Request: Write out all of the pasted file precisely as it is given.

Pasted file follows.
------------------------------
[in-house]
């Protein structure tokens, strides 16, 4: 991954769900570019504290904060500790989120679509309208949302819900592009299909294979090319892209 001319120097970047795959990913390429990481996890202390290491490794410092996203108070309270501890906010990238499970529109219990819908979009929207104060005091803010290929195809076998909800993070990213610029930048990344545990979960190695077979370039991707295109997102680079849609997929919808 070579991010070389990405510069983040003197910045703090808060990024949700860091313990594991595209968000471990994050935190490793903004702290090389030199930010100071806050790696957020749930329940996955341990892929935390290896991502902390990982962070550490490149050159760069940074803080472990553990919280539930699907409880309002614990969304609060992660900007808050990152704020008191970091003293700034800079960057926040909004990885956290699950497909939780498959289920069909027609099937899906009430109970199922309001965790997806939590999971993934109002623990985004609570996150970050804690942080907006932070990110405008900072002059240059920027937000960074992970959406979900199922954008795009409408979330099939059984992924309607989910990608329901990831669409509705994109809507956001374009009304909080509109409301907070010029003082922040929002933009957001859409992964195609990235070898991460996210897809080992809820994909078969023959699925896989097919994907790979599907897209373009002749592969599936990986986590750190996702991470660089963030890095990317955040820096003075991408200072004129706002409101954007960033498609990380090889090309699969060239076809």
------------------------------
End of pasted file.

[in-house]
């Protein structure tokens, strides 16, 4: 991954769900570019504290904060500790989120679509309208949302819900592009299909294979090319892209 001319120097970047795959990913390429990481996890202390290491490794410092996203108070309270501890906010990238499970529109219990819908979009929207104060005091803010290929195809076998909800993070990213610029930048990344545990979960190695077979370039991707295109997102680079849609997929919808 070579991010070389990405510069983040003197910045703090808060990024949700860091313990594991595209968000471990994050935190490793903004702290090389030199930010100071806050790696957020749930329940996955341990892929935390290896991502902390990982962070550490490149050159760069940074803080472990553990919280539930699907409880309002614990969304609060992660900007808050990152704020008191970091003293700034800079960057926040909004990885956290699950497909939780498959289920069909027609099937899906009430109970199922309001965790997806939590999971993934109002623990985004609570996150970050804690942080907006932070990110405008900072002059240059920027937000960074992970959406979900199922954008795009409408979330099939059984992924309607989910990608329901990831669409509705994109809507956001374009009304909080509109409301907070010029003082922040929002933009957001859409992964195609990235070898991460996210897809080992809820994909078969023959699925896989097919994907790979599907897209373009002749592969599936990986986590750190996702991470660089963030890095990317955040820096003075991408200072004129706002409101954007960033498609990380090889090309699969060239076809």